I’ve been told that Serif should be used for print work, and sans serif should be used online. I believe sans serif is definitely easier to read on a monitor, and I tend to stay away from serif in both online headlines as well as online content.

    0
  • Warren

    Sunday, March 11th, 2012 18:00

    18

    I love really good typography in web design. Choice of typography can make or break a website in my opinion – from a design point of view.

    0
  • Elaine

    Tuesday, February 15th, 2011 23:34

    15

    Fantastic article and links. Thank you for sharing!

    0
  • Ravikumar V.

    Tuesday, February 8th, 2011 15:38

    14

    I ♥ Typography

    0
  • rafael armstrong

    Monday, February 7th, 2011 20:23

    11

    To piggyback a bit on Rowan’s comment regarding fonts– I would add Verdana to the sans serif list.

    0
  • jcubic

    Tuesday, February 8th, 2011 06:09

    13
    0
    • Dainis Graveris

      Tuesday, February 8th, 2011 09:29

      12

      wow, nice share man! interesting tools! Thanks!

      0
  • Warren

    Sunday, March 11th, 2012 18:00

    18

    I love really good typography in web design. Choice of typography can make or break a website in my opinion – from a design point of view.

    0
  • Michael Francis

    Thursday, May 26th, 2011 20:01

    17

    I’ve been told that Serif should be used for print work, and sans serif should be used online. I believe sans serif is definitely easier to read on a monitor, and I tend to stay away from serif in both online headlines as well as online content.

    0
  • Benjamin

    Sunday, February 20th, 2011 06:15

    16

    I like the advice on sans serif for titles and serif for body. I hadn’t considered serif “guiding the eyes” before, I guess that’s why most books use it!

    0
  • Elaine

    Tuesday, February 15th, 2011 23:34

    15

    Fantastic article and links. Thank you for sharing!

    0
  • Ravikumar V.

    Tuesday, February 8th, 2011 15:38

    14

    I ♥ Typography

    0
  • jcubic

    Tuesday, February 8th, 2011 06:09

    13
    0
    • Dainis Graveris

      Tuesday, February 8th, 2011 09:29

      12

      wow, nice share man! interesting tools! Thanks!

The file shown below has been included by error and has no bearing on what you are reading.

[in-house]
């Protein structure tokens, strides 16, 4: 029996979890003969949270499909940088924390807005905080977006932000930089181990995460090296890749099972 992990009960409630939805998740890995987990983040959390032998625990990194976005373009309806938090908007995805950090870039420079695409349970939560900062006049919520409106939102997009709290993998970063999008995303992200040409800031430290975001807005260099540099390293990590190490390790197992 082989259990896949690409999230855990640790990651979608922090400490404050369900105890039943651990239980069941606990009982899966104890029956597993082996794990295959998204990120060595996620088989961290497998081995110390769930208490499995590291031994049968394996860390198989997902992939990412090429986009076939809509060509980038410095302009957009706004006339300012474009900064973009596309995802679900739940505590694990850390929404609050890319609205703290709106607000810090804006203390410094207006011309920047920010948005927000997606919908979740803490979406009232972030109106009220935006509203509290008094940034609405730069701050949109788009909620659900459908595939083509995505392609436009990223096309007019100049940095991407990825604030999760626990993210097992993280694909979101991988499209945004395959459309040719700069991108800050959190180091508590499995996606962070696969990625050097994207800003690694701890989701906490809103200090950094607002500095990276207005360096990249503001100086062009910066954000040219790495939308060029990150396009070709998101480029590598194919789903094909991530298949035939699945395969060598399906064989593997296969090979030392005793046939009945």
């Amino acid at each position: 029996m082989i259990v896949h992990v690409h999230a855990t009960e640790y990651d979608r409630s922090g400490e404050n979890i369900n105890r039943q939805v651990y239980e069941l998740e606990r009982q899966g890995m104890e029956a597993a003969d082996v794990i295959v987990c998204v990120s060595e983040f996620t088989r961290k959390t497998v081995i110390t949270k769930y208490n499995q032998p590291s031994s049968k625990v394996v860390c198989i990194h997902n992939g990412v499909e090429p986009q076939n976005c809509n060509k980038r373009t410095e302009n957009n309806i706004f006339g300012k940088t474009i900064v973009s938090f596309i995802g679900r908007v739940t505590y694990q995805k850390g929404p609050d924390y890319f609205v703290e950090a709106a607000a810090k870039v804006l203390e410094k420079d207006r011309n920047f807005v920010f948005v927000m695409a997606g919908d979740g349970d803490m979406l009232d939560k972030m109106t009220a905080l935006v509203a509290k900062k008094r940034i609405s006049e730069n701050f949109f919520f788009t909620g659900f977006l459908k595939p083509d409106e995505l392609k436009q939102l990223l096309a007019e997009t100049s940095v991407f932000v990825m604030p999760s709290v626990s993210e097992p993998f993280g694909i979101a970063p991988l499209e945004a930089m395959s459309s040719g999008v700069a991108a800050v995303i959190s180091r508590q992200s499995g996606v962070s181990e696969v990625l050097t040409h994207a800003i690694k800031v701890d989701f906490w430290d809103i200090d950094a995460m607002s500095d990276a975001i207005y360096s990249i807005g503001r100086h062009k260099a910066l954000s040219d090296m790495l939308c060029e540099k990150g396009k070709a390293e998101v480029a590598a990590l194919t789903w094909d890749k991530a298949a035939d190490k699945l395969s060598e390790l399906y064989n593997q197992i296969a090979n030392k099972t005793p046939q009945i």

0
  • rafael armstrong

    Monday, February 7th, 2011 20:23

    11

    To piggyback a bit on Rowan’s comment regarding fonts– I would add Verdana to the sans serif list.

    0
  • Raghav

    Monday, February 7th, 2011 10:53

    9

    great good sharing…

    :)

    0
  • André

    Monday, February 7th, 2011 00:20

    8

    Sorry, but I got this far: “It is very wise to use Serif in our content body because it guides the horizontal flow of the eyes. And Sans Serif? As we all know, headlines are very important and we need it to catch the readers attention. That’s why Sans Serif is the best choice for headlines. Using Sans Serif as font for headlines helps the headlines pop out from the whole article.”

    The reason I skipped the rest? You’re using serif in your headlines and sans serif for the content. If you don’t practice what you preach it just doesn’t seem so credible ; )

    0
    • Dainis Graveris

      Monday, February 7th, 2011 10:56

      10

      @Andre well, it only shows I haven’t followed those suggestions myself, which is actually my mistake since I designed a theme. Point taken, critique accepted, will work on finding good looking Sans Serif headline font :) When I designed theme I just picked fonts I seemed to like and work, I didn’t look at any research back than how sans/sans-serif affects reading.

      0
  • josh

    Monday, February 7th, 2011 00:49

    7

    “Another term for this is line height.”

    Srsly? Another term for the incorrect term you made up is the correct term?

    Go away

    0
  • Rowan

    Sunday, February 6th, 2011 02:49

    6

    That fonts list is way off.. no Windows computer comes with Geneva, Helvetica or Lucida Grande; Book Antiqua was for Windows 98. And no Mac comes with Lucida Sans Unicode or Tahoma.

    0
  • Tim

    Saturday, February 5th, 2011 18:32

    5

    Regarding line-height, you should actually use a unitless measure, not em. So instead of line-height: 1.5em you would set line-height: 1.5. (See Eric Meyer’s post: .

    Essentially, if you use ems for line-height a fixed value is passed on to child elements, not a relative value. The unitless measure, however, is a scaling factor.

    0
  • Josh

    Saturday, February 5th, 2011 17:49

    4

    Don’t forget about Google Font Directory!

    0
  • G369

    Saturday, February 5th, 2011 23:58

    3

    “As we all know, headlines are very important and we need it to catch the readers attention. That’s why Sans Serif is the best choice for headlines. Using Sans Serif as font for headlines helps the headlines pop out from the whole article.

    Thus, the most popular combination that CNN and BBC use is to use Serif for the article body, but use Sans Serif for the article headline.”

    It’s funny that I’ve always noticed the opposite thing. My idea is that an headline have to use Serif and the body of the article Sans Serif. Using a Sans Serif text for the body lets you keep it clean and easy-to-read; serifed text is better for using with headline. –CNN site, for example, uses a sans-serif text for both ones.

    0
  • David Mejias

    Saturday, February 5th, 2011 15:01

    2

    I did not know “CSS Type Set “, I liked it. To get fonts I always used dafont.com. It’s good to know different websites to found fonts. Thanks to share.

    0
  • Amirul Faisyal

    Saturday, February 5th, 2011 12:13

    1

    This is what I’m looking for to prepare for the next theme release (that relates to Typography) on KreativeThemes – Typozine. Thanks Luanne!

    0

Comments are closed.